For the past 13 years, art and business mogul Yves Bouvier has procured art for Russian oligarch Dmitry Rybolovlev, with works ranging from Picassos to Renoirs. The collection, in its entirety, is said to be worth almost $2 billion. On February 26, 2015, Bouvier was arrested in Monaco after Rybolovlev claimed that Bouvier had defrauded him of almost $1 billion over the sale of 38 paintings since 2003.
According to Rybolovlev, Bouvier was a broker representing Rybolovlev, negotiating prices for artwork, and receiving a commission. Bouvier denied this relationship, instead presenting himself as an independent party who merely gave special preference to Rybolovlev. The legal battle consisted of lawsuits in both Monaco and Singapore.
Art dealer company Sotheby’s brokered a sale between Bouvier and a group of experts in the Old Masters (e.g. Leonardo Da Vinci and Raphael) in 2013 for Leonardo da Vinci’s “Salvator Mundi.” The group acquired the work for only $10,000 at an estate sale, where it was thought only to be from the school of Da Vinci. Then, they authenticated it, proving that it was made by the master himself. The work was sold to Bouvier for $80 million.
A couple of days later, Bouvier sold it to Rybolovlev for $127.5 million. However, Rybolovlev was not the only one who felt conned. The group who had Sotheby’s sell the work for them also felt like they were cheated out of millions of dollars, alleging that Sotheby’s was in league with Bouvier. Indeed, Bouvier had been a valued client of Sotheby’s over the years, and the group alleges that Sotheby’s was biased towards the buyer.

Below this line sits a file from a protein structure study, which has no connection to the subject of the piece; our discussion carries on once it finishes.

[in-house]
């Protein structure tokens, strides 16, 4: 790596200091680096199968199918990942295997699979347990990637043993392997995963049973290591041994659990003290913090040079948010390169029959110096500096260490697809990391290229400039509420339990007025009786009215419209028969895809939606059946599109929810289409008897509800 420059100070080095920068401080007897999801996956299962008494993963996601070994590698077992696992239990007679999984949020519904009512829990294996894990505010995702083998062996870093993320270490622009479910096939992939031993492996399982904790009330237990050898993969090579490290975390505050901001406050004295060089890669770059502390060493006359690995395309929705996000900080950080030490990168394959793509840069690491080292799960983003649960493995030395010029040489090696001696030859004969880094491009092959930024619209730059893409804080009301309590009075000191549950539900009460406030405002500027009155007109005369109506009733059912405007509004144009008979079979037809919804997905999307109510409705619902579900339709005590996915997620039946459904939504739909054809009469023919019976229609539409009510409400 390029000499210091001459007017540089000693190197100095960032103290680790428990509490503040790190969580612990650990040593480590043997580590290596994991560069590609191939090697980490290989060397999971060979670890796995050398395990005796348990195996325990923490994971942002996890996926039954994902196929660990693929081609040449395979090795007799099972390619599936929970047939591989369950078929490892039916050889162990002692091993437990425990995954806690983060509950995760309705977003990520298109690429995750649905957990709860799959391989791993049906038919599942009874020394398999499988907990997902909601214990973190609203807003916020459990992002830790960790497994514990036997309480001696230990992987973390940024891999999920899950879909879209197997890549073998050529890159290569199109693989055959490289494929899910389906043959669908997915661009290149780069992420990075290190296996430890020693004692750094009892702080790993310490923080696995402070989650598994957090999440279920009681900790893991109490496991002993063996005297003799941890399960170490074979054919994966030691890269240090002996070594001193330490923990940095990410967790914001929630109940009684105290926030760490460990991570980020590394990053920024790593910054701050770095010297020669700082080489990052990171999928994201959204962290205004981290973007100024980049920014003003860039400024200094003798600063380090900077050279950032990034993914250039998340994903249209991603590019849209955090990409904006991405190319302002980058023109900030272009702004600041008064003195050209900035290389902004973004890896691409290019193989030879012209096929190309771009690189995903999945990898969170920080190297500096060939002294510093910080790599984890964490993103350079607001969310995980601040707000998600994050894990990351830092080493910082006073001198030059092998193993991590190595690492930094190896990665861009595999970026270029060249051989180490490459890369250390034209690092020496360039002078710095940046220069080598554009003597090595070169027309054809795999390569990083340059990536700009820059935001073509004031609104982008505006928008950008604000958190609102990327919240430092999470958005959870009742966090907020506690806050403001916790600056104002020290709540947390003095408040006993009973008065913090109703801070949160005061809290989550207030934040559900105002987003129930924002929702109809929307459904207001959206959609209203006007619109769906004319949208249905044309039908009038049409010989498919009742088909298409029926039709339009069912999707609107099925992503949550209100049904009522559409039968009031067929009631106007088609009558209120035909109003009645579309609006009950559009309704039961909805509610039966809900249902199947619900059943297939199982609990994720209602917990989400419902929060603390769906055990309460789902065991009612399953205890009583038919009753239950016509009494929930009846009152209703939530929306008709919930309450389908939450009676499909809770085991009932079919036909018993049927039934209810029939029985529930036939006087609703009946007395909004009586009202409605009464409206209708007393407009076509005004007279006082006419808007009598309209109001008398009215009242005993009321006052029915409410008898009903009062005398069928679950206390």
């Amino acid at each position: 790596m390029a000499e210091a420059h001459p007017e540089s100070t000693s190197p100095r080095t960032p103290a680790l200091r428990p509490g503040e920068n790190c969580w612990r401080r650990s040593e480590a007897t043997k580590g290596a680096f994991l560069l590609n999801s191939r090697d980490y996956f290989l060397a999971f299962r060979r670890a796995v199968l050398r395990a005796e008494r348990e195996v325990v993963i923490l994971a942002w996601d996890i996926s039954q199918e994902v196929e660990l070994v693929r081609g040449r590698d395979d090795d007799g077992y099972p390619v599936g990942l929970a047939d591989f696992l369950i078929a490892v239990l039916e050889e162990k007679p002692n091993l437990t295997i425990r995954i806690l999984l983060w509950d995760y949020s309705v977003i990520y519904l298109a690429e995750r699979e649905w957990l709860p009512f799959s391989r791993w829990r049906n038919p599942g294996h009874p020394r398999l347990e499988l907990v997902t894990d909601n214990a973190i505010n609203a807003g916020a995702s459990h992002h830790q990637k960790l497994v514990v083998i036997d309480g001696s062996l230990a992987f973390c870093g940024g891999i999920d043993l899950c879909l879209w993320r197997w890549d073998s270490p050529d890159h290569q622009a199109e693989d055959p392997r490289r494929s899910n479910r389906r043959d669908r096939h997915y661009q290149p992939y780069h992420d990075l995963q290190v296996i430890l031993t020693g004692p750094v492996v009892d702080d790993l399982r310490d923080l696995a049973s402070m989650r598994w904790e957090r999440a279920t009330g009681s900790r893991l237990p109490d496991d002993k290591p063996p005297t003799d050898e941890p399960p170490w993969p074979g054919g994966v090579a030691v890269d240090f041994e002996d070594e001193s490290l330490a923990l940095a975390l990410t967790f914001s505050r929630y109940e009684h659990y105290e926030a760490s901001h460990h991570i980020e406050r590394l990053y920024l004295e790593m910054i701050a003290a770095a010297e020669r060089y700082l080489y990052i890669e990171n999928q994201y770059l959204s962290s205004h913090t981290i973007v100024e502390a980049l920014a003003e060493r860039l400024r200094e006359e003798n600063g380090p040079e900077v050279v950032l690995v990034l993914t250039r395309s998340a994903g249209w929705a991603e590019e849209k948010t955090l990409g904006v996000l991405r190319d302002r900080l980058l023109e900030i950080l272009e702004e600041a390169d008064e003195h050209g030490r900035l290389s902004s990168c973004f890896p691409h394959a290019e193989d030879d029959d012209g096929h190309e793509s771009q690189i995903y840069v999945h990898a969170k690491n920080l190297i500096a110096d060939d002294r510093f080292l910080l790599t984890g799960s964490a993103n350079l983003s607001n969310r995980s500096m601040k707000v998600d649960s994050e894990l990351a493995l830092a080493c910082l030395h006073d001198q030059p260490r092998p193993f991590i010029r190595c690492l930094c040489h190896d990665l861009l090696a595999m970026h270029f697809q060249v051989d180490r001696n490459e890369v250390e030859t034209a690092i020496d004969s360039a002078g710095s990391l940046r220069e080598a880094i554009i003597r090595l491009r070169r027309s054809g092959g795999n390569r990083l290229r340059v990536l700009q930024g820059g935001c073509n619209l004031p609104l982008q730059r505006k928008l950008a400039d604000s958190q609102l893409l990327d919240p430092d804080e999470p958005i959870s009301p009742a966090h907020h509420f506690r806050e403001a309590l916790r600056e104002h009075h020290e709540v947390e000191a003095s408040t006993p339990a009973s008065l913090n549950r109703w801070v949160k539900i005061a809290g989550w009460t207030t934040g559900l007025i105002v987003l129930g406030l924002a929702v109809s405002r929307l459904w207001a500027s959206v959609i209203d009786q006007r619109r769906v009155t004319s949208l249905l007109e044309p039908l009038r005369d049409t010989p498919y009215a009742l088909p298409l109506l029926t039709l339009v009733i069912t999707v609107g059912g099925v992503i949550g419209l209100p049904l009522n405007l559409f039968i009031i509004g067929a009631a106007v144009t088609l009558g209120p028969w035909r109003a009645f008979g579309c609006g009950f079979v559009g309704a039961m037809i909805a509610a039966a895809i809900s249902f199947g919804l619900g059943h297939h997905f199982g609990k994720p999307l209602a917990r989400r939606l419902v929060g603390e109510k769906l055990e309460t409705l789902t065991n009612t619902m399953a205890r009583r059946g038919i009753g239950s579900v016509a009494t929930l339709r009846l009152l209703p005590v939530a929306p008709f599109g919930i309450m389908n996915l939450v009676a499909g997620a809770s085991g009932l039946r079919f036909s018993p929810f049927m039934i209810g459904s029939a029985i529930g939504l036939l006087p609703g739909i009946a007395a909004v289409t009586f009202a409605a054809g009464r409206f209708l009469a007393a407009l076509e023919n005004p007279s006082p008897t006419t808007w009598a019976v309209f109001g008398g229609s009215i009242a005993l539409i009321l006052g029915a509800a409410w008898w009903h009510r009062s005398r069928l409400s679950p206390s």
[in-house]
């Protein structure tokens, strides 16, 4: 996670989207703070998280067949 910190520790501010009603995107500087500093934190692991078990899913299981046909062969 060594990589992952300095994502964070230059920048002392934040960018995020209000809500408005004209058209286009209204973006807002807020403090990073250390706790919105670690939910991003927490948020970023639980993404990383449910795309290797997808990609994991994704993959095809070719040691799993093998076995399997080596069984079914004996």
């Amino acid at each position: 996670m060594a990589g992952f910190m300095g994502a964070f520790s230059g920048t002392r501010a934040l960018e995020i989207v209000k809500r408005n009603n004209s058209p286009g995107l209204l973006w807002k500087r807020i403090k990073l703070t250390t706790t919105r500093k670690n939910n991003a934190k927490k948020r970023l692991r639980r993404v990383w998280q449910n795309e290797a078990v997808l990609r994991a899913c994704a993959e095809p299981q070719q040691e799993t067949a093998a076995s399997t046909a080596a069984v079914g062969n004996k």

In both cases, millions of dollars’ worth of conflict were created by legal grey areas and minutia. Sotheby’s relationship with Yves Bouvier during the sale of the Da Vinci is a perfect example. Bouvier was actually the one who brought Sotheby’s in on the sale, asking them to approach the sellers on his behalf.
However, Bouvier did not want Sotheby’s to approach the sellers as his representatives, but rather as a third party. As a third party, Sotheby’s could either be a neutral arbitrator or a broker for the seller. If an auction house becomes a broker, an “agency relationship” is created, where the auction house is legally obliged to act only in the interests of the seller, i.e. to get the best conditions and price for the work. In this case, it was unclear whether Sotheby’s functioned as a broker or just an arbitrator.
The luxury art market is inherently expensive and fundamentally illiquid, causing the pool of buyers and sellers to be quite small. Thus, the sales of high-priced works are based on personal connections and reputation. For Sotheby’s, personal connections with men like Yves Bouvier prove to yield a tremendous amount of business.
Nevertheless, relationships cannot come at the expense of reputation. Both auction houses and successful brokering careers are built on reputation, for no buyer or seller would want to use an auction house as a medium if he or she suspects it does not want to facilitate the transaction as fairly and efficiently as possible.
However, while brokers and auction houses need to tread very carefully in the legal gray areas of the art market to maintain their reputation as trustworthy, there is a lot of profit to be made. Yves Bouvier made up to a billion dollars, treading the fine line between broker and third party. This applies for both buyers and sellers.
While buyers run the risk of overpaying and sellers may risk underselling, they can also underpay and oversell. This gives the art market a much higher risk or reward ratio than it would have with a more regulated market with less grey areas.
For the public, the result of this is mixed. Museums are one of the largest buyers of art, so a higher risk-return ratio means that they would be able to buy more valuable works than they could normally. However, they can also run into financial difficulties from being overcharged. So, as a museum-goer, expect to see some great art, but don’t get too attached to the museum you see it in.